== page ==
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Advice on Finding a Nursing Job

There are some conflicting reports out there on the amount of nursing jobs available and where to find them. I’ve noticed a couple of comments on this site of people asking “Do you have any advice on how to find a job?” Here are some of my favorite websites and some suggestions that I’ve come across. If you’re an LVN or RN student, there are still jobs available for you.

I love the internet because it’s an amazing resource. You can spend your whole life with your best friend being your laptop and never have to step foot out of the house. From ordering groceries to finding a soul mate, you can find just about everything on the World Wide Web. That said, I think that this can be one of your greatest resources for landing a job interview.

I know of several websites that have helped me find a job. My favorite one is Craigslist. It doesn’t have all the bells and whistles like some of the other ones but it’s local, eliminates a middleman so you contact the employer directly, and the net is smaller so there are fewer applicants. I love that it’s easy to sort through and timely.

I just typed in “find a nursing job” in my Yahoo web browser and there are at least four websites that are focused just on nursing jobs that are available. Include Monster and Career Builder and you’re off to a good start.

Although the internet is great, nothing can replace the human touch. Contacts are the best way to get your foot in the door. Last month my niece who just graduated with her BSN got a job on her first interview with her first hospital choice. Granted she had great grades and gives off a confident first impression, but one of her friends knew the interviewer. Now it’s not always that easy, but really think about who you know and the connections they have and back it up by proving you’re the right candidate for the job.

I would also look into the college where I earned my certification or degree and see if they have a job placement program or career counselor who could give me advice or point me in the right direction. Another option would be to schedule a meeting with one of your former professors and see if they would be willing to review your resume or if they know of any tips to getting your foot in the door. Try to meet with friends from your program and see if they have found jobs and how they landed their positions. Finally, I would physically visit my surrounding hospitals, check out their job boards and maybe even volunteer just to make connections and make my presence known.

Finding a great job isn’t about any one thing; it takes a combination of good grades, a stellar resume, making a positive first impression and contacting the right people. More students are entering nursing programs, but it’s because 1/3 of Americans deal with chronic pain, we have an aging Baby Boomer generation and the American diet and exercise regime are pathetic. We will always need LVNs and RNs in the San Francisco Bay Area and around the country, so don’t lose hope!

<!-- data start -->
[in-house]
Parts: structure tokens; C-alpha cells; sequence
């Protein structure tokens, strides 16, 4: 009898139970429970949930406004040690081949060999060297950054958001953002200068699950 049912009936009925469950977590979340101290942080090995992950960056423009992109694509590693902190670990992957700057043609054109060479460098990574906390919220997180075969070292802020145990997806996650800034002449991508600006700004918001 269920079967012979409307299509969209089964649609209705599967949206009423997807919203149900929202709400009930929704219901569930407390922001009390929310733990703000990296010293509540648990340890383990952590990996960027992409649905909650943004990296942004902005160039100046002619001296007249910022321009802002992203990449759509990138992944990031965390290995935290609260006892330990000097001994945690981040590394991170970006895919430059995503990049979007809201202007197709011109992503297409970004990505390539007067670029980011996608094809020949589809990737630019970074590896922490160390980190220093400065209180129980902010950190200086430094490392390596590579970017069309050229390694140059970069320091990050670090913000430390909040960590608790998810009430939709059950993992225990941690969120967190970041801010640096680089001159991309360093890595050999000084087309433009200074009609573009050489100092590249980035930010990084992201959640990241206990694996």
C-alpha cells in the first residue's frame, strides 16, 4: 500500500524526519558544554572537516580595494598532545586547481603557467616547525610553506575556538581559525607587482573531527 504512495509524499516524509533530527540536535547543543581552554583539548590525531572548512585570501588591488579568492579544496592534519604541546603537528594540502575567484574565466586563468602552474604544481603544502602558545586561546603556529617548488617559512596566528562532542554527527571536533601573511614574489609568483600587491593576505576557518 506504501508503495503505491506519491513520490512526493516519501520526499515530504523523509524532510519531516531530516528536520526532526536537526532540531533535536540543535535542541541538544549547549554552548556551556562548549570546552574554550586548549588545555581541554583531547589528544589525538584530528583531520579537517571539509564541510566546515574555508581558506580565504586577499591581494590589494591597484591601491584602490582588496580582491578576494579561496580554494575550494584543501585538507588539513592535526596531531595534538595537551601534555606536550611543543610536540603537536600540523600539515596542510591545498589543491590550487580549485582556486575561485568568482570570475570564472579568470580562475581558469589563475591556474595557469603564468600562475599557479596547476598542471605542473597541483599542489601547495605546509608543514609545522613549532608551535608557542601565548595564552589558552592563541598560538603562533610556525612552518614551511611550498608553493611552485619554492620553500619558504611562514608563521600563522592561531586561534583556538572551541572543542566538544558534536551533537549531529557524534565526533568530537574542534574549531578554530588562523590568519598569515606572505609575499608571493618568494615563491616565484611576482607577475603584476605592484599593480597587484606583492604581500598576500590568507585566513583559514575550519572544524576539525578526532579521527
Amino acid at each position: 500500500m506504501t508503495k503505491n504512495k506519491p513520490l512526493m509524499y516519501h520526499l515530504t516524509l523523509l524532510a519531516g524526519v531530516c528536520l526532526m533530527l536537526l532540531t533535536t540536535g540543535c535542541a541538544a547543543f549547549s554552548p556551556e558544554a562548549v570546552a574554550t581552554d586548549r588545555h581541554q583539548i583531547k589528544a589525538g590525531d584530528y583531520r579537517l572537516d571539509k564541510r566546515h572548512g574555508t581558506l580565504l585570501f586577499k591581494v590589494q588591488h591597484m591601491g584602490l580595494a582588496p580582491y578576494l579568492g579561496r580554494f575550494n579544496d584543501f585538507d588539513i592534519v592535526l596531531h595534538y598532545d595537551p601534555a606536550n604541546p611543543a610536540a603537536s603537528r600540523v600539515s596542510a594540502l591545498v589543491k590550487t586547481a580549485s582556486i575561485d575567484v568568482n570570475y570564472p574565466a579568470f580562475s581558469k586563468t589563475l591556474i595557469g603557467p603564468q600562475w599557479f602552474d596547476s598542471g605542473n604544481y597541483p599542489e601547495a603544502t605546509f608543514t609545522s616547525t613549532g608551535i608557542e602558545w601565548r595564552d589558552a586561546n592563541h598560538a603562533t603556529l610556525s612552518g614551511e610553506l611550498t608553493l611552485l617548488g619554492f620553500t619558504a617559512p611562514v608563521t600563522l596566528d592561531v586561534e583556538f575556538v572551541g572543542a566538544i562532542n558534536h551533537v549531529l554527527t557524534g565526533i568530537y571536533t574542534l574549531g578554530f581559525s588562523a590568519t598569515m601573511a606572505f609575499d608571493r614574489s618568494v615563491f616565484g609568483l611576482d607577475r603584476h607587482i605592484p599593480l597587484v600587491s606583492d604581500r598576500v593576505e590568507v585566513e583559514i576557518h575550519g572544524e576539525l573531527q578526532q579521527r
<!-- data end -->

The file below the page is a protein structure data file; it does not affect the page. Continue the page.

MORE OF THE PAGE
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Finding a Job – It’s Who You Know

Finding the right job is never easy, and once you find it the competition may be fierce. Although health care jobs are among the most stable and available, the really desirable ones have the highest number of applicants. Sometimes the best way to enter into a job after you finish your medical assisting certification may be through who you know.

Wendy Kaufman writes on that many companies are on the look out to find strong candidates to hire, but sometimes good help is hard to find. “Even though millions of Americans are looking for work, many employers say it’s too hard to find good help. So, many companies and organizations are encouraging employees to be on the lookout for talent and are offering cash bonuses for referrals that lead to a hire…Employee referral programs can be found in all kinds of industries, from technology to finance and manufacturing to health care.”

One good thing about health care is that we all seem to know at least one person who is working at a hospital or clinic. And if you don’t know someone, all you have to do is make an appointment with your doctor. (Please don’t get sick or injured for this purpose, though!!)

Jennifer Richards, the administrative director of human resources at the Virginia Mason Medical Center in Seattle comments that “in the past two years, Virginia Mason, one of Seattle’s major health care providers, has hired a lot of people through its referral program including nurses, medical assistants, patient care technicians, managers and IT professionals.”

There are a couple of reasons why companies would rather hire someone who is based on a referral than researching an applicant who sends in a resume cold turkey. “Hiring managers say when they extend an offer to someone who’s been referred, they often feel more confident that they know what they are getting. ‘I think one of the things that we get by bringing on board somebody who’s known by one of our staff members is we have already begun to establish an element of trust,’ says Mary Pirnke, a nurse and a recruiting supervisor at the medical center.”

New employees also feel more comfortable and established if they have a connection with a current employee. They are more likely to make ties and settle into a job which leads to company loyalty and staying power.

If you are in a medical assisting program in the San Francisco Bay Area, it’s never too soon to start networking with others in the medical field. The relationships you nurture today may help you land a job tomorrow!

To read the complete article referenced in this post, you can visit